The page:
“Peace, Play and the Power of Endless Possibilities” by Pheonyx Roldan Smith

“Sunrise over Sibulan” by Pheonyx Roldan

OCG 365+ Travel Blog Update 04/30/12: [Tubtubon, Philippines] :: Monday morning… a slight breeze flows in from the east as the sun begins to crest just above the palm tree line across the horizon.  The air is not as thick as it usually is here in the mornings, and the usual haze of smoke from morning breakfast fires  and the dust from the dirt road that runs in front of the house is a little bit lighter than usual as well.  However, I know I have approximately half an hour here before the sun heats up the fully exposed front porch tile (and my person) enough to make it uncomfortable enough to retreat back into the air-conditioned comfort of the bedroom. (I know… I know… spoiled American.  I’m the first to admit it… for now.) =)~

It’s the dry season here in the Philippines.  “Dry” being a relative term, considering I am in the tropics.  According to one of the demographic websites on regional climatic conditions in this area, (gosh, what did we do before the world wide web? really??)  “Though some rainfall can be expected in every month, the rainfall differs greatly through the year.   In the period June – October it’s raining cats and dogs!  The influence of the southwest monsoon is  very clear.   In the period December – May  there is no monsoon anymore. The trade wind is coming from the northeast and brings hardly any rainfall.”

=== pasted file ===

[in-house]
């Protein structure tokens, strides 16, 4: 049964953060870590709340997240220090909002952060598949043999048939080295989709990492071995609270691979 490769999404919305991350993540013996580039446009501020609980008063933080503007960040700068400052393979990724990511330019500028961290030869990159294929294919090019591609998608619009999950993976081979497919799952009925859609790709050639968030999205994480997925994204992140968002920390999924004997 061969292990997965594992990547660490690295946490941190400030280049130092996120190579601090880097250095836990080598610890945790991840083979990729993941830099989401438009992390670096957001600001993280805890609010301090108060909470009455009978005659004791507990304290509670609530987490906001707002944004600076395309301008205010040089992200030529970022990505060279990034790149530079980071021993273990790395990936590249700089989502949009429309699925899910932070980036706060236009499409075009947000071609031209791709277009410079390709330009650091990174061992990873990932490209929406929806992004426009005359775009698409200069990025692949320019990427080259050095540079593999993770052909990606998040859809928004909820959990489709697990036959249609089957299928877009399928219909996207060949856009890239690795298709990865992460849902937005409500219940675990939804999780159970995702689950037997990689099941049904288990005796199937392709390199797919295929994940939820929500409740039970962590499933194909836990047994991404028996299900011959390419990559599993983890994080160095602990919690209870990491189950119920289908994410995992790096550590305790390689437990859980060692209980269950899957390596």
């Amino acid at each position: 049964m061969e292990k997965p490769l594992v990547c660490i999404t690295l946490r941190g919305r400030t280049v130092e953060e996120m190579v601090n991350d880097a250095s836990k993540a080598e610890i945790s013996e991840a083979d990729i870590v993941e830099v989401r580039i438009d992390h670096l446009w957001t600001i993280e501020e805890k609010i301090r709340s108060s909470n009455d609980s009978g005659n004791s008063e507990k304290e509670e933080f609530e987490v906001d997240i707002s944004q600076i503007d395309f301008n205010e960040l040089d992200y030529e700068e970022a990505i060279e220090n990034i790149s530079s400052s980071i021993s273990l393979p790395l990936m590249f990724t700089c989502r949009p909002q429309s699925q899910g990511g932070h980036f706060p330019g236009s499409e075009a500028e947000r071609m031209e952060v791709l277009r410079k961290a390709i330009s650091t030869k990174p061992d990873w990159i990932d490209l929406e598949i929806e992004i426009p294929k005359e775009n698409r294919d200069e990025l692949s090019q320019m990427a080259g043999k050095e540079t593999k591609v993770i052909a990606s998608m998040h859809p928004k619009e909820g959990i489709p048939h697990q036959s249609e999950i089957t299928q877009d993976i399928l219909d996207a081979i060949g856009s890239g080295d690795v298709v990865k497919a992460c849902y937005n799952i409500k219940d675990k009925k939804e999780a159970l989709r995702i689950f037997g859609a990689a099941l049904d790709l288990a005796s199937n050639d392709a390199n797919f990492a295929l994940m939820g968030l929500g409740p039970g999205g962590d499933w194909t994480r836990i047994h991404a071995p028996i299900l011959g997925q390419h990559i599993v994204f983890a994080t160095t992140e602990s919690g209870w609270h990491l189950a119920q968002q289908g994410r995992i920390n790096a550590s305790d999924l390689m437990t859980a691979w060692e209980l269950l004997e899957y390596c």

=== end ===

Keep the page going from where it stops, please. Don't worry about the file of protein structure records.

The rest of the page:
According to my cousins and personal experience, it’s also the hottest time of the year here during the months of April and May.  And “dry” only refers to the amount of rainfall.  Trust me, there is no lack of humidity as it still lingers in the 80+ percentile.  So that, combined with an average temperature of 95oF and surprisingly very few days with an actual breeze, means plenty of sweating.  Despite my attempts to acclimate, my body still operates most happily (aka, productively) below 80o and a relatively dry environment.  I know I won’t always have this seemingly minor luxury, so I’m enjoying it while I have it.